The young Libyans who were trained by the Italian Intelligence Services in a place of Central Italy in 2011 often repeated that, if a strong national government were not quickly achieved, the territorial, tribal and criminal gangs and faction would disrupt the Libyan political and economic system definitively and irreparably.
Moreover, the very recent Egyptian plan suggests – in agreement with al-Sarraj’s himself – the removal of all foreign mercenaries present in all factions and then the creation of a “Presidential Council” elected by all the Libyan people equally representing the three historical regions, namely Tripolitania, Cyrenaica and Fezzan, under the U.N. control, and also including women, young people and old tribal leaders.
A vague, complex, cumbersome and currently impracticable project which, however, shows that Egypt wants to wait for better times to do what it has always wanted to do: to gain influence over the part of Libya bordering on Egypt and differently regulate both the migration of Egyptian workers to the Libyan oil wells, and the oil issue itself, both with al-Sarraj and with those who will reconquer Cyrenaica if Haftar failed again.
Italy does not even give a sign. Yet the oil, migration, economic and even traditional interests should make any Italian government think that Italy, too, should take part – and possibly play a great role – in the project for splitting up Libya.
It should pursue again the Italian national interest and stop using its Armed Forces as a sort of Red Cross or Civil Protection, as well as avoid believing, or pretending to believe blindly and optimistically in the “magnificent and progressive fortunes” of international Conferences. It should also think that Libya is not only the memory of a pre-Fascist colonial past, but the axis of our inevitable and huge interests in the Maghreb region and throughout Africa.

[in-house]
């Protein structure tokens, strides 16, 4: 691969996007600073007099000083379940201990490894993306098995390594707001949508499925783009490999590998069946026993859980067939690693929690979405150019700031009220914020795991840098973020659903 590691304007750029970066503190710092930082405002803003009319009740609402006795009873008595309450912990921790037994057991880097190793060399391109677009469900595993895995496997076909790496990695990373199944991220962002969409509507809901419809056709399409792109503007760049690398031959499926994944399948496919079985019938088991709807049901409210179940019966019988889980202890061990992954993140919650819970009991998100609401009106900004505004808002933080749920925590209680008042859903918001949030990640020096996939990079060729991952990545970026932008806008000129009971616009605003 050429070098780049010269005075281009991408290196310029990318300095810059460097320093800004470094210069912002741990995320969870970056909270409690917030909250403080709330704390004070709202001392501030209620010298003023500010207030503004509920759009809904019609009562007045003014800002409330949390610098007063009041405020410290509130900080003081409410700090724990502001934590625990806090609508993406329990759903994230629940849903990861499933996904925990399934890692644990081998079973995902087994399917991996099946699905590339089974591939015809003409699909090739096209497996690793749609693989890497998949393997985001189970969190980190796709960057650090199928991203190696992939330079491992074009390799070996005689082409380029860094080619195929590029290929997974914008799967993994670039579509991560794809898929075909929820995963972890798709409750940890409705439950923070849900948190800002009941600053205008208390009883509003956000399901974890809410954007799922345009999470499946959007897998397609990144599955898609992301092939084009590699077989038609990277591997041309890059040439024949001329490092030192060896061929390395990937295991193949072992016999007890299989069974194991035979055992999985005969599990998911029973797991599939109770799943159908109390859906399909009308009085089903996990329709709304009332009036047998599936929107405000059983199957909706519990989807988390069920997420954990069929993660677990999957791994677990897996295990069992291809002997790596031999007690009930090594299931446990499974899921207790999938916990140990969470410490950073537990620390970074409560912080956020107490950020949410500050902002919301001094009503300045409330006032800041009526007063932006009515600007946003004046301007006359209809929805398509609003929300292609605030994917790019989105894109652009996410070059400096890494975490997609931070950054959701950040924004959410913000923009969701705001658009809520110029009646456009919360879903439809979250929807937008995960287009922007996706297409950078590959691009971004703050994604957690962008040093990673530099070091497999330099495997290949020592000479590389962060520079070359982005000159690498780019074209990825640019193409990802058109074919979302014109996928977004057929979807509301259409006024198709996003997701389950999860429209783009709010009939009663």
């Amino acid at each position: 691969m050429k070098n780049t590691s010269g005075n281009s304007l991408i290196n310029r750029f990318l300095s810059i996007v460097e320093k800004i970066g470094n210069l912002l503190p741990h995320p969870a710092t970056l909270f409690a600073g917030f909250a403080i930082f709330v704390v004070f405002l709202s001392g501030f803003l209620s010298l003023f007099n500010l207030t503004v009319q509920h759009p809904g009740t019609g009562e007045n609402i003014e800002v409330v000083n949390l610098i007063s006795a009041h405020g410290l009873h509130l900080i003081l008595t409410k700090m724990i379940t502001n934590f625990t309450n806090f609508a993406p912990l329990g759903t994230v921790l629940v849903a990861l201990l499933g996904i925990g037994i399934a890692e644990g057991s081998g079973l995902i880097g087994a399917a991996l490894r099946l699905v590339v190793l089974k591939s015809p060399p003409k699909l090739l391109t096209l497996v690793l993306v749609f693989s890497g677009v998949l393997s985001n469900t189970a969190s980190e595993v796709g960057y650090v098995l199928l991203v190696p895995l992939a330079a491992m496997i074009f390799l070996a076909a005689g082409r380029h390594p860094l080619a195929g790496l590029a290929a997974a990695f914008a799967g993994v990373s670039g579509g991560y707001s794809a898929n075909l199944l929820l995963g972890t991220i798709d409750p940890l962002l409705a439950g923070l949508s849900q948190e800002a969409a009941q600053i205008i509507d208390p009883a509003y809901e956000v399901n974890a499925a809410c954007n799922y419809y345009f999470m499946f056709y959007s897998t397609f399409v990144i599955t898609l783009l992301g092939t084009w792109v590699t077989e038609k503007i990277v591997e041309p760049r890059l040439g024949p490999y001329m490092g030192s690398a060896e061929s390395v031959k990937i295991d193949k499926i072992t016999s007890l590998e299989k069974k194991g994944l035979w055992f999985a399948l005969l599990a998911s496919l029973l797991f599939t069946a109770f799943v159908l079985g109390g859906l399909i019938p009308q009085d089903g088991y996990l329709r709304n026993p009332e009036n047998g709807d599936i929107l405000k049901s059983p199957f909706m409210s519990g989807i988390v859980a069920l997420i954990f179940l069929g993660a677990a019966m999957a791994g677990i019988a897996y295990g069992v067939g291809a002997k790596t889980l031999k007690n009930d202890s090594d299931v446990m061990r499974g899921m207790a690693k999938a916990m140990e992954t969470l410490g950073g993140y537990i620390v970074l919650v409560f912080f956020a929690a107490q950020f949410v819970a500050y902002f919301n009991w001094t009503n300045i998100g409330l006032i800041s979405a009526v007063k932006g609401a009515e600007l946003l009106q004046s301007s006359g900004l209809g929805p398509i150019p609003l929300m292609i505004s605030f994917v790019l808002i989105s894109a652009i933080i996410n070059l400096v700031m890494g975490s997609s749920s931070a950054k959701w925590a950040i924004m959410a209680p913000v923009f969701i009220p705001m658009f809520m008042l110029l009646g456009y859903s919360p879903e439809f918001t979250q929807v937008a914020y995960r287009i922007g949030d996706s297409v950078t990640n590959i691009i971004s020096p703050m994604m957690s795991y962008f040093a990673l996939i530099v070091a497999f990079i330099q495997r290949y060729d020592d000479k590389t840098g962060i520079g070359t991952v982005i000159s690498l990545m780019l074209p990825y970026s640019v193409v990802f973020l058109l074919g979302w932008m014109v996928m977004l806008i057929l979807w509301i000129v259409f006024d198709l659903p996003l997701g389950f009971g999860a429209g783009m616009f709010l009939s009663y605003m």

How many Socialist Democrats volunteered in Libya in the 1910s, on the wave of Pascoli’s famous speech “The Great Proletarian nation is on the Move”!
How the Libyan issue can be solved, in one way or another, without placing it into a broader context, remains a sorrowful mystery – but now only for Italy.
For Italy, Libya is obviously its oil. ENI has seven extraction-processing areas available but, according to 2019 data, Italy receives 7 million oil tons from Tripoli (and Sirte), equivalent to 12.1% of its total energy imports.
For Italy, Libya is only the starting point and often criminal regimentation of many migrants. Here the core of the issue is the real understanding of this phenomenon.
The Libyan-Italian Memorandum of Understanding on Migration (LIMUM) was signed last February and later extended for additional three years.
The LIMUM envisages the Italian support to the Libyan authorities, which can stop the boats and ships leaving from the Libyan coast and then make migrants return to their shelters on Libyan territory.
It is legislation contrary to EU law and just one of the many attempts to put the toothpaste back in the tube.
Hence what can be done? To find an agreement between all EU countries, which are now very happy to palm off all the irregular migrants from Libya to Italy, so as to create-irrespective of the real presence of al-Sarraj’s GNA that would have many fewer problems to solve – a series of civil and organized control-selection-permanence camps to stop and identify part of the sub-Saharan migration, in the necessary time cycles.
No agreements are reached with the countries of the region. They are all too happy to get rid of a share of “human overproduction” – as Konrad Lorenz called it – and they will never accept to have to keep a “dangerous crowd” who, at the most, will only be used as blackmail for Westerners who, in the end, will receive it anyway.